Poverty, conflict and climate change are deepening the nutrition crisis among adolescent girls and women, with far-reaching consequences for their health and futures – and their children’s. UNICEF is calling for urgent action to help break the cycle.
Written by Marian Murray Buechner and Kathleen Fox
“A woman’s right to food has been overlooked and undervalued for far too long.”
More than a billion adolescent girls and women worldwide suffer from undernutrition, nutrient deficiencies or anemia, while rates of acute malnutrition among pregnant and breastfeeding women are rising rapidly, according to a new UNICEF report calling for more attention and action to address the problem. .
Undernutrition and neglect: a global nutrition crisis in adolescent girls and boys. UNICEF’s first comprehensive report on the topic, sharing new data and evidence on how malnutrition widens gender inequalities in future earnings and life chances, increases the risk of health complications during pregnancy and childbirth, and puts children’s health, growth and future development at risk. .
UNICEF Executive Director Catherine Russell notes Malnutrition. “It is time for us to put the nutrition of women and girls at the center of the global development agenda, backed by political commitment and resources.”
Malnutrition: fueled by a global food crisis, passed from mother to child
This trend is part of a larger cycle of malnutrition and poverty perpetuated by the global food crisis. The economic fallout from the COVID-19 pandemic and the effects of the war in Ukraine, which has sent food and fuel prices soaring, are all contributing factors, making access to affordable, nutritious food particularly difficult for adolescent girls and women — especially those living in countries already grappling with conflict. instability and severe weather events.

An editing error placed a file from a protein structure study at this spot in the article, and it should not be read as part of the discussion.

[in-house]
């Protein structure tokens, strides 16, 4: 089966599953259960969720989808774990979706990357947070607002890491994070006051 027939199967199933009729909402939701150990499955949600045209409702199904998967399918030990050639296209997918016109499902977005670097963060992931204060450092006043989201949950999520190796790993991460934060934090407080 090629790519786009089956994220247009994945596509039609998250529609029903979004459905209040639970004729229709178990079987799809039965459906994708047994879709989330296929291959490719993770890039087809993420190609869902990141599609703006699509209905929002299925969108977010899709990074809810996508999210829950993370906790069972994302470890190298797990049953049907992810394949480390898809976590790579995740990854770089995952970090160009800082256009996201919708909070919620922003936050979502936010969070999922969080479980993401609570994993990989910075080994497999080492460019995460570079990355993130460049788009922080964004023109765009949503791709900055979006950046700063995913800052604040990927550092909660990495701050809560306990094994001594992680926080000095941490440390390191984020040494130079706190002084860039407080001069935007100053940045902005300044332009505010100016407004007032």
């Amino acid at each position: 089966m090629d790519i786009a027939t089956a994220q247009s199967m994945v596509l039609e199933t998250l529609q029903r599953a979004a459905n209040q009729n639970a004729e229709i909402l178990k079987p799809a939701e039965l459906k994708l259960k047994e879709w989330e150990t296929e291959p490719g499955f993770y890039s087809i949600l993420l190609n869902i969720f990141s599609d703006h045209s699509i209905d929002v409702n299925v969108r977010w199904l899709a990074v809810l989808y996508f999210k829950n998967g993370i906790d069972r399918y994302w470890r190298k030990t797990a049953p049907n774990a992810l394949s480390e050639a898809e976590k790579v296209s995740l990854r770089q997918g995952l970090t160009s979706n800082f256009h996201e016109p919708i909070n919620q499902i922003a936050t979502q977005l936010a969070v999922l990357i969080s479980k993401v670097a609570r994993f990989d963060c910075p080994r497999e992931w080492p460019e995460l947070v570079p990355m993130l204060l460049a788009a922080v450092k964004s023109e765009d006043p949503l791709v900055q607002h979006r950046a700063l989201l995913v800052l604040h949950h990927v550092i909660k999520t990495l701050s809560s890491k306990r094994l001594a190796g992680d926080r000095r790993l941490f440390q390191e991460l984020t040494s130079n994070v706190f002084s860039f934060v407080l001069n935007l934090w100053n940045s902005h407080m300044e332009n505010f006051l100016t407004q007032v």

According to the UNICEF report, acute malnutrition rates among pregnant and lactating women jumped 25 percent from 2020 to 2022 in these 12 worst-affected countries: Afghanistan, Ethiopia, Burkina Faso, Chad, Kenya, Somalia, Sudan, South Sudan and Mali. Nigeria, Niger and Yemen.
Why is the nutrition of girls and women so important?
Undernutrition and malnutrition are particularly dangerous for women and girls for a number of reasons:
- Undernutrition weakens the immunity of adolescent girls and women from infection and increases their risk of life-threatening complications, especially during pregnancy and childbirth.
- Malnutrition impedes the ability of girls and women to learn, earn and thrive – perpetuating the cycle of undernutrition, deprivation and poverty
- Deficiency of vitamins and other essential nutrients before and during pregnancy increases the risk of stillbirth or premature birth and can lead to life-threatening conditions such as high blood pressure and severe anemia.
- Women who are short or thin are more likely to suffer from obstructed labour, or prolonged labour, which can lead to severe obstetric complications and even death.
The report notes that a child born to a mother who is undernourished or undernourished is at greater risk of malnutrition – which could lead to lifelong consequences for his or her future survival, growth and development.